BALTIMORE - The Nationals came into Saturday’s game against the Orioles feeling as relaxed about their offense as they had all season, and deservedly so. They’d broken a 19-inning shutout streak with a team-record 17 runs the night before, and on Saturday afternoon, music thumped through the visitor’s clubhouse at Camden Yards, as though it had never been shut off from the night before.
And by the third inning on Saturday, it looked like they were on their way again. They’d scored a pair of runs off Jeremy Guthrie, hustling for two when Brandon Snyder made an error on Laynce Nix’s ground ball to first, and they had a 2-0 lead against the Orioles.
That, though, was pretty much all they’d get. Baltimore came back for four in the third on John Lannan, also benefiting from an error, and Guthrie turned into a buzzsaw, throwing 70 strikes in 104 pitches to put the Nationals’ hitters on the defensive in an 8-3 Orioles win. Two hours and 35 minutes after the game started, the visitors’ clubhouse was back to silence.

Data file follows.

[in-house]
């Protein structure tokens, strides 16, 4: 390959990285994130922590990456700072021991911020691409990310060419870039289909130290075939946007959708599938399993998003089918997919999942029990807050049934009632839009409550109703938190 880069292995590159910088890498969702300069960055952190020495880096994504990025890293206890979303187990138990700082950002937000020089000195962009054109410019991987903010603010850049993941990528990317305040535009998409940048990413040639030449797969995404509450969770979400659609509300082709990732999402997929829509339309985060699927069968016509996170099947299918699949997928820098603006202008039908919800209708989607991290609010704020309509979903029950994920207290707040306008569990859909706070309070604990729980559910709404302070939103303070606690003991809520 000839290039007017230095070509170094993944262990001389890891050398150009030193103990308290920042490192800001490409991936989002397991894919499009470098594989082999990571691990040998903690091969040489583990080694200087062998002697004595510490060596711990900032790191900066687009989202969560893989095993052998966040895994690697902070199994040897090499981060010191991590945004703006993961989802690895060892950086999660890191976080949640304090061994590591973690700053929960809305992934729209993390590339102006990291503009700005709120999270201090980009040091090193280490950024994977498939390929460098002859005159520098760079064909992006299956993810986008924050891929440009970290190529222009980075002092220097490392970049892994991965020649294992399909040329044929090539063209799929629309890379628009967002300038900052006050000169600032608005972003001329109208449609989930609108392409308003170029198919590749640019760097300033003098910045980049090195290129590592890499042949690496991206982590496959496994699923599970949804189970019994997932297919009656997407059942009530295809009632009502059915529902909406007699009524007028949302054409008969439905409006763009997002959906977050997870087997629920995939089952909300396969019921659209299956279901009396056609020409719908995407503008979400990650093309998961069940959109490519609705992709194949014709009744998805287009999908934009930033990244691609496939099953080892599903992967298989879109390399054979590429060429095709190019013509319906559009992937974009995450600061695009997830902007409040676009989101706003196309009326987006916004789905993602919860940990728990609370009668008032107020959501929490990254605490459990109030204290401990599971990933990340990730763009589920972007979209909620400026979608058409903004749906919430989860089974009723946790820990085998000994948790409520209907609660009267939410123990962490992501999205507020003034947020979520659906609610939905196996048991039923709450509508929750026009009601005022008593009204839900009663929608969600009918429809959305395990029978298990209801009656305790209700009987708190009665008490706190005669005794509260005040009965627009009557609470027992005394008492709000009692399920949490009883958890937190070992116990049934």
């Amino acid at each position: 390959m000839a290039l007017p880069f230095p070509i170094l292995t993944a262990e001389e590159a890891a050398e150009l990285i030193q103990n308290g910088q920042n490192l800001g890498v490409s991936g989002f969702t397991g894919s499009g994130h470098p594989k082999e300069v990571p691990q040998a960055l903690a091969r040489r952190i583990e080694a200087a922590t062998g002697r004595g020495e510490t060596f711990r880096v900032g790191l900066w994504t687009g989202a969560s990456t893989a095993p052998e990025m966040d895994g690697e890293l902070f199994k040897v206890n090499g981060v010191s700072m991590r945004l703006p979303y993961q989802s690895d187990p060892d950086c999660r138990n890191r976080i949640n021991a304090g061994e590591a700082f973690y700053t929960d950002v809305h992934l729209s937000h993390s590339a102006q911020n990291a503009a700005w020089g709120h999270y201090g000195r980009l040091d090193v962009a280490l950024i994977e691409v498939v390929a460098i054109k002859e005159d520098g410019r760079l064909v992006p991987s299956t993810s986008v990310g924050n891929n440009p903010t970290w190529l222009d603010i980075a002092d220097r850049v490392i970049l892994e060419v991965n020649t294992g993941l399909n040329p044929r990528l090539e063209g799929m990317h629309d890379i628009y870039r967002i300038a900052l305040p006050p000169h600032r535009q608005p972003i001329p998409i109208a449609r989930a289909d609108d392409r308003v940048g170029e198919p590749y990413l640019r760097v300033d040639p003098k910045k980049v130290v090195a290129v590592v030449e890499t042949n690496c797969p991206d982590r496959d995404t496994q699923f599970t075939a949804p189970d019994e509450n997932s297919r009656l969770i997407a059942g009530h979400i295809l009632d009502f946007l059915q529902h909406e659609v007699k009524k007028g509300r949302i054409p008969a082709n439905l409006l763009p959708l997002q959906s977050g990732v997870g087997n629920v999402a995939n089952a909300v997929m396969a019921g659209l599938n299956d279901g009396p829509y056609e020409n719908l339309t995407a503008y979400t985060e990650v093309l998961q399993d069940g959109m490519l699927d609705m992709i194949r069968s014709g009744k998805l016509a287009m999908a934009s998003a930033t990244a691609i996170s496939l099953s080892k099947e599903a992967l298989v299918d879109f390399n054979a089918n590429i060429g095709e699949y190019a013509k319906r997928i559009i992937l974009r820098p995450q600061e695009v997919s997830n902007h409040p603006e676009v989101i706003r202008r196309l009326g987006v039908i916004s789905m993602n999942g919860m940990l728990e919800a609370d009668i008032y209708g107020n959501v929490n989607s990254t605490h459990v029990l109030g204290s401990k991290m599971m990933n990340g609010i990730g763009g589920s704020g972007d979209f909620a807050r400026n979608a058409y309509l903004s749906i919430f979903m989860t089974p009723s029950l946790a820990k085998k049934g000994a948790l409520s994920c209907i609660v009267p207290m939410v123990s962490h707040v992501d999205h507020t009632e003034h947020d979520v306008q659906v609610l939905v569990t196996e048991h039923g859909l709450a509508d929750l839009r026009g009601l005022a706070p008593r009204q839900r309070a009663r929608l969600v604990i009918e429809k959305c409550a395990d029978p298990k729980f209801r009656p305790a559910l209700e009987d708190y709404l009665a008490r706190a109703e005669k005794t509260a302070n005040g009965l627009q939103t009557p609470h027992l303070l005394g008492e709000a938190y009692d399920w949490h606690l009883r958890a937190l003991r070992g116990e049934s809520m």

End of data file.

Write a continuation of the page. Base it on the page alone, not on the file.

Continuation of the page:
“It’s really more the starting pitcher,” third baseman Jerry Hairston Jr. said. “Great pitching will beat hot hitting. He was on today. It doesn’t really matter what we did last night - if we got no-hit or if we scored 17 runs. It’s all about the next day’s starting pitcher.”
On many days, the Nationals aren’t going to be good enough to beat a pitcher who’s on, and Guthrie gave them little to work with after the third inning. They put two runners on in the sixth after Nix walked and Jayson Werth singled, but Guthrie got Matt Stairs to roll over a first-pitch changeup for a 4-6-3 double play.
“I actually thought along with him in the proper way,” Stairs said. “He hadn’t thrown me a changeup all night, and I sat changeup, and instead of just waiting to get up in the zone, I tried to hit it. I hit his pitch, instead of being the fastball hitter that I am. I tried to hit his pitch, he made a good pitch, and I rolled over for a double play. It’s part of the game.”
The key to that at-bat, as Stairs said, was that he hit Guthrie’s pitch, instead of finding one he could drive. But manager Jim Riggleman said by the time he recognized it was a changeup, he’d already committed to the pitch.
“You tip your hat to him making a quality pitch,” Stairs said,”and me being a dumb hitter and rolling over it and hitting into a double play.”
The Nationals will send a well-rested Jordan Zimmermann to the mound Sunday to try and win the series with the Orioles, and they could catch a break going from Guthrie to Chris Tillman, who has a 5.35 ERA for the season. But Saturday, Guthrie got into a rhythm long enough to stop the Nationals from enjoying theirs.